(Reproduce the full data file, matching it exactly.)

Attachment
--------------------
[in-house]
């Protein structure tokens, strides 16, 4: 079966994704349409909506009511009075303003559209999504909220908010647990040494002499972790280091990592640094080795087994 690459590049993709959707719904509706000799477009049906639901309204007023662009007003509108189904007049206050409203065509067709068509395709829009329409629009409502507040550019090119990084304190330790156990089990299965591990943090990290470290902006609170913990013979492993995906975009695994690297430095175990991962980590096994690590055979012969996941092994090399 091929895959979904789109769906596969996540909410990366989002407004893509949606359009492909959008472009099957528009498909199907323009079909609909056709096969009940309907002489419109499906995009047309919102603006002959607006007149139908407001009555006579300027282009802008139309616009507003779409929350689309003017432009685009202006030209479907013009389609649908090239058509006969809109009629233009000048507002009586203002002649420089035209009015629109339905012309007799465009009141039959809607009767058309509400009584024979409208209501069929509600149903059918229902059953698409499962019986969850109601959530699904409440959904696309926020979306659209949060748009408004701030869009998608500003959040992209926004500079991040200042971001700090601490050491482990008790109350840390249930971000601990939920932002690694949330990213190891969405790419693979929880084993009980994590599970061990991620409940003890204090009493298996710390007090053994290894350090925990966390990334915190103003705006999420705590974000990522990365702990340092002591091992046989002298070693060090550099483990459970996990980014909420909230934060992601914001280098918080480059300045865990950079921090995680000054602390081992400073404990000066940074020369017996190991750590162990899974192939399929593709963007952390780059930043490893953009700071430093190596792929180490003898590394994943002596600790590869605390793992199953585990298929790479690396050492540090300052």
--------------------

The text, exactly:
[in-house]
């Protein structure tokens, strides 16, 4: 079966994704349409909506009511009075303003559209999504909220908010647990040494002499972790280091990592640094080795087994 690459590049993709959707719904509706000799477009049906639901309204007023662009007003509108189904007049206050409203065509067709068509395709829009329409629009409502507040550019090119990084304190330790156990089990299965591990943090990290470290902006609170913990013979492993995906975009695994690297430095175990991962980590096994690590055979012969996941092994090399 091929895959979904789109769906596969996540909410990366989002407004893509949606359009492909959008472009099957528009498909199907323009079909609909056709096969009940309907002489419109499906995009047309919102603006002959607006007149139908407001009555006579300027282009802008139309616009507003779409929350689309003017432009685009202006030209479907013009389609649908090239058509006969809109009629233009000048507002009586203002002649420089035209009015629109339905012309007799465009009141039959809607009767058309509400009584024979409208209501069929509600149903059918229902059953698409499962019986969850109601959530699904409440959904696309926020979306659209949060748009408004701030869009998608500003959040992209926004500079991040200042971001700090601490050491482990008790109350840390249930971000601990939920932002690694949330990213190891969405790419693979929880084993009980994590599970061990991620409940003890204090009493298996710390007090053994290894350090925990966390990334915190103003705006999420705590974000990522990365702990340092002591091992046989002298070693060090550099483990459970996990980014909420909230934060992601914001280098918080480059300045865990950079921090995680000054602390081992400073404990000066940074020369017996190991750590162990899974192939399929593709963007952390780059930043490893953009700071430093190596792929180490003898590394994943002596600790590869605390793992199953585990298929790479690396050492540090300052």